The power button on the right edge, the volume rocker on the left edge and the home button below the display have decent tactile feedback. The capacitive buttons on either side of the home button however, aren’t backlit. While I would’ve preferred them to be backlit, you do get used to it, and this isn’t exactly a deal-breaker.
The speaker is placed at the back, right next to the camera. This, again, is a terrible design choice as the clarity and audibility is greatly affected while watching videos or making video calls. You might not notice the same problem on phones that have the speaker grille placed at the bottom.
Samsung has skipped the ambient light sensor on the On7 Pro, which is a surprising omission as you’d be hard pressed to find a phone without an ambient light sensor in this category nowadays. Despite these shortcomings, the phone feels comfortable to hold. The texture of the back panel helps with the grip and one-handed usage is also pretty convenient.
Samsung On7 Pro: Display
Samsung is known to offer some of the best displays in the market. So, when you take a look at the TFT display of the On7 Pro, you simply feel let down by the Korean brand. It seems like Samsung has cut corners drastically in terms of the display quality. Samsung uses a 5.5-inch TFT capacitive touchscreen with a resolution of 1280 x 720, which translates to a pixel density of approximately 267 PPI. The colours on the screen appear washed out, and blacks appear greyish.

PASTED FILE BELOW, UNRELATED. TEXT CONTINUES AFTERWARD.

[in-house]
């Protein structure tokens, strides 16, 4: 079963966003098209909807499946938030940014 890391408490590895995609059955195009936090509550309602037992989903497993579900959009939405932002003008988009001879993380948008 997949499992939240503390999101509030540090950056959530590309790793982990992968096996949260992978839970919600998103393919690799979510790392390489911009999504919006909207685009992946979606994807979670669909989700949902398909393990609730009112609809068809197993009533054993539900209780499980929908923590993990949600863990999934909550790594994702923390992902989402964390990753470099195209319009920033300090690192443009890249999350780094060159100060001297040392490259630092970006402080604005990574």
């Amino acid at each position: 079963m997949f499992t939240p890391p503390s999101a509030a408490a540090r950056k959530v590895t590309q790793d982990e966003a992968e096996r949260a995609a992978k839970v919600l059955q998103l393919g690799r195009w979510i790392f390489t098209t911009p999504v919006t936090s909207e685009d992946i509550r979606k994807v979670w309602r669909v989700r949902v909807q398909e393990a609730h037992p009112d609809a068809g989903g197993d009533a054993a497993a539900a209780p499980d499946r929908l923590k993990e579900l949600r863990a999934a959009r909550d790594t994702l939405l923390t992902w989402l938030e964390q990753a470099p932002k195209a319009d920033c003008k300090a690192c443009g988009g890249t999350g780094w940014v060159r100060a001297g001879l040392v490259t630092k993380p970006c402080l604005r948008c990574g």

In terms of brightness, however, the On 7 Pro makes up. You face absolutely no trouble viewing the screen indoors or in bright daylight conditions. Of course, viewing the display in sunlight will require you to bump up the brightness. The phone also offers a feature called ‘outdoor mode’ that allows you to increase the brightness simply by checking off the box right from the notifications panel. This I found to be a lot more convenient than having to manually increase brightness, especially considering the fact that the phone lacks an ambient light sensor. Also, the ‘outdoor mode’ automatically turns off within 15 minutes of switching on, thereby preventing excess draining of your battery in case you forget to turn off the mode.
The display offers you a variety of options such as:
The viewing angles are good but there is noticeable amount of colour shift at acute angles. The display also tends to leave a lot of smudges on it, which is undesirable.
Samsung On7 Pro: Hardware